Nolite Timere – Do not be afraid.
Duc In Altum – Put out into the deep.
These words (in Latin above), adorn the altar of the Chapel to Saint John Paul II at Mundelein Seminary.* Both sentiments are placed appropriately, and profoundly. The Saint urges us to conquer timidity, and cast our nets into the sea of all mankind: to be fearless fishers of men. As meaningful to the Scouts I was with, as it was to the seminarians who work and live there.
I was returning to Mundelein for our Scout Troop’s annual “Fishers of Men” outing*, and our first stop at this Chapel was a fitting start on this rainy Saturday morning in mid-September.
The quiet solemnity of this holy place was to set the tone for a day of reflection and prayer. At least it was for me, if not for the majority of young men I and my fellow Scout leaders were there to chaperone (i.e. keep from getting into trouble). I like to think we were mostly successful chaperones, returning with the same number of Scouts we left with at least.
Those two quotes of John Paul II remained with me that day, as I listened to the words of the priests and seminarians, who came to guide us through their residences, lives and vocations. I came to a better understanding of the ways Mundelein Seminary prepares her sons for the challenges of priesthood.
Whether from the story of a seminarian from overseas who heard the call at a very young age, or that of a lawyer like myself who left my profession to begin along the path to diocesan priesthood, each of their journeys left its impression on me. How strong their Faith!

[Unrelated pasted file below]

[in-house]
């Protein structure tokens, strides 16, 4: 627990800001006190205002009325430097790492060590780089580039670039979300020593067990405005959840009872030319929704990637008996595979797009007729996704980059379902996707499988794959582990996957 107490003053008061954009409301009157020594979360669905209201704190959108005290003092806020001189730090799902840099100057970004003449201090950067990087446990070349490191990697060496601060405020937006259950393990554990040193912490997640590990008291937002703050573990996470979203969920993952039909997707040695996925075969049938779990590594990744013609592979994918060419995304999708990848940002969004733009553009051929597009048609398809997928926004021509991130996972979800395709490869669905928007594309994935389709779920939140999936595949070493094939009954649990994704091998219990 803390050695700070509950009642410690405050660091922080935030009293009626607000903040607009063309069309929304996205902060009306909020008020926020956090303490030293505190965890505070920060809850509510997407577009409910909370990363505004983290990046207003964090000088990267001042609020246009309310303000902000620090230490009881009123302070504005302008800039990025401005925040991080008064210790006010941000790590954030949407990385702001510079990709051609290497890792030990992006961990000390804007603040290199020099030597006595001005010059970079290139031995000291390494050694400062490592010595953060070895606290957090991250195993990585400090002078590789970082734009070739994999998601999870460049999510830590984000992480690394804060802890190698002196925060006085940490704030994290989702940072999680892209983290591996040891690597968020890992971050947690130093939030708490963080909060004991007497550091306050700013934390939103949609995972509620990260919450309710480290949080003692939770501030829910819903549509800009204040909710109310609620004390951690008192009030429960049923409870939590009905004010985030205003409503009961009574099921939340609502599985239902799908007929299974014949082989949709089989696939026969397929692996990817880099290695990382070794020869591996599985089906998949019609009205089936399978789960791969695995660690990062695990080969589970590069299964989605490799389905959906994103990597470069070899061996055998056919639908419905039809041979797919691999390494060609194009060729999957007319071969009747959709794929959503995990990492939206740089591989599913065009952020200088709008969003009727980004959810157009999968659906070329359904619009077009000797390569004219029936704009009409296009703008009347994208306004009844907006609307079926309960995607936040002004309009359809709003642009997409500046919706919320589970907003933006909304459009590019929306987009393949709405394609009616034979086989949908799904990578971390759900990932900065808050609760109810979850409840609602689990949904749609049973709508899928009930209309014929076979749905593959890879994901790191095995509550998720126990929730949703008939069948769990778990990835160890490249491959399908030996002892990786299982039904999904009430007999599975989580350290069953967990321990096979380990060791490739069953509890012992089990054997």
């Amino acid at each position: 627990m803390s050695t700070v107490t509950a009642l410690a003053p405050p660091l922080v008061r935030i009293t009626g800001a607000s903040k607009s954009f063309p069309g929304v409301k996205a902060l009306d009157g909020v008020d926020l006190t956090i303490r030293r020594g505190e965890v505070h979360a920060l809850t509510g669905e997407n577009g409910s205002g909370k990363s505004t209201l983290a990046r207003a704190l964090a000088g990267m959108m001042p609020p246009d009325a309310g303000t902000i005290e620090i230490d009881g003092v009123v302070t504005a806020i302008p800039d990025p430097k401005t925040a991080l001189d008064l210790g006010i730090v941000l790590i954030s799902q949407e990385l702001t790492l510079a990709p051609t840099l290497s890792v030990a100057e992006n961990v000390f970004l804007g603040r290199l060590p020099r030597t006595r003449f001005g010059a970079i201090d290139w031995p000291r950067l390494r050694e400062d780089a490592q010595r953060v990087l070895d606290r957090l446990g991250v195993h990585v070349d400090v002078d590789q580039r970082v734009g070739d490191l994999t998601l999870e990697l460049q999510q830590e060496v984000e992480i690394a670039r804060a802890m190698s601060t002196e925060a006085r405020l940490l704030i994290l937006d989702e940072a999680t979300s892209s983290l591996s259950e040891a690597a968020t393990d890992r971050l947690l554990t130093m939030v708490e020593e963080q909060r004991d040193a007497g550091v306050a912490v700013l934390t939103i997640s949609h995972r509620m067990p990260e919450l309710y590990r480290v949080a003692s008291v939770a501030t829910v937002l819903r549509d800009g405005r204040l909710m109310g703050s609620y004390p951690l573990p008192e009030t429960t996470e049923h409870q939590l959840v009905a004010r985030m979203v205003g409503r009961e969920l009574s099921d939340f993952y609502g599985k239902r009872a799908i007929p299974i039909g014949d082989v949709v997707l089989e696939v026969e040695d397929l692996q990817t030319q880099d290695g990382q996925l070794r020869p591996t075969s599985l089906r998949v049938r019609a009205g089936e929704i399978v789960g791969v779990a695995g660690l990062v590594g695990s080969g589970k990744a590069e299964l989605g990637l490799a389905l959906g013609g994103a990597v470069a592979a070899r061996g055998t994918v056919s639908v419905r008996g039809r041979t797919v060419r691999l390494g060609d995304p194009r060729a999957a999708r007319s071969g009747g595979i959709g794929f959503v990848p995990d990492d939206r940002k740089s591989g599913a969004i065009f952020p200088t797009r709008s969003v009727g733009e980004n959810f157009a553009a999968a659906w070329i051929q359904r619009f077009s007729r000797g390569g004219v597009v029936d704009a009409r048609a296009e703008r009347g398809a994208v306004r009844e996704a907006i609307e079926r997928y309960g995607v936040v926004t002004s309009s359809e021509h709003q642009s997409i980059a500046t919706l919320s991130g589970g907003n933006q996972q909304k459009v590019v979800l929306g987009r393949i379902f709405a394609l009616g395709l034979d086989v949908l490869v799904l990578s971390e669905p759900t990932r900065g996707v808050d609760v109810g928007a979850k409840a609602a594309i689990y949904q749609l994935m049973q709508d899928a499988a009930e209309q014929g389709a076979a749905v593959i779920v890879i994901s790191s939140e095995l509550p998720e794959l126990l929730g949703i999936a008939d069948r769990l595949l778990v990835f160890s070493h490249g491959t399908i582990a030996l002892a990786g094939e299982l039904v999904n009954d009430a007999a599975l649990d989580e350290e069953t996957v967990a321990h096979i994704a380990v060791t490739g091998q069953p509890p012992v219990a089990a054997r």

As I experience the changes age brings, I learn that those things I once deemed important begin to fade with the years: the wealth I sought in my younger days, the importance of winning every argument, and my own stubborn insistence on being right.
I marvel that the young seminarians realize these are hollow goals, at little more than half my age. They willingly forego wealth and materialism, wives and careers, to follow the way of the Cross. I respect their choice and am humbled by it; but more, at times I am given the Grace to see through their eyes the wealth and reward their choice brings.
No path in this world is easy or without pain. How we deal with the world and its troubles is what makes us human, and suffering is part of the path to the divine, as hard as that is to believe sometimes! I suppose we must rely on Faith to persevere, in good times and bad.
Mundelein is a well-spring of that Faith. In the quiet of the Main Chapel, I could almost feel the presence of those countless seminarians who passed through this sanctuary. How many prayers and devotions does this place bear witness to?
Solemn pictures of graduating classes, going back to the 1920’s, are a glimpse of the history of this edifice to Faith. The few graves silent witness to lives of service and devotion. Even the red brick of the buildings themselves seem to patiently preside over the onset of seasons, and years.
Yet of all I experienced in Mundelein, I return to the enthusiasm and cheer of those I met, their sense of mission and devotion, their understanding of obligation and trust in the Lord. Above all, this is what truly inspires me during my annual visits.
The rain eventually moved off, and we enjoyed blue skies and white clouds for the remainder of our day. I suppose the Faith I experienced restored mine to some degree, and made my world a little brighter as well.
Not many trips can do that.
Peter Murphy September 2016
* the Seminary’s web page is: http://mundeleinseminary.org
* the Chicago Archdiocese Catholic Committee on Scouting web page is: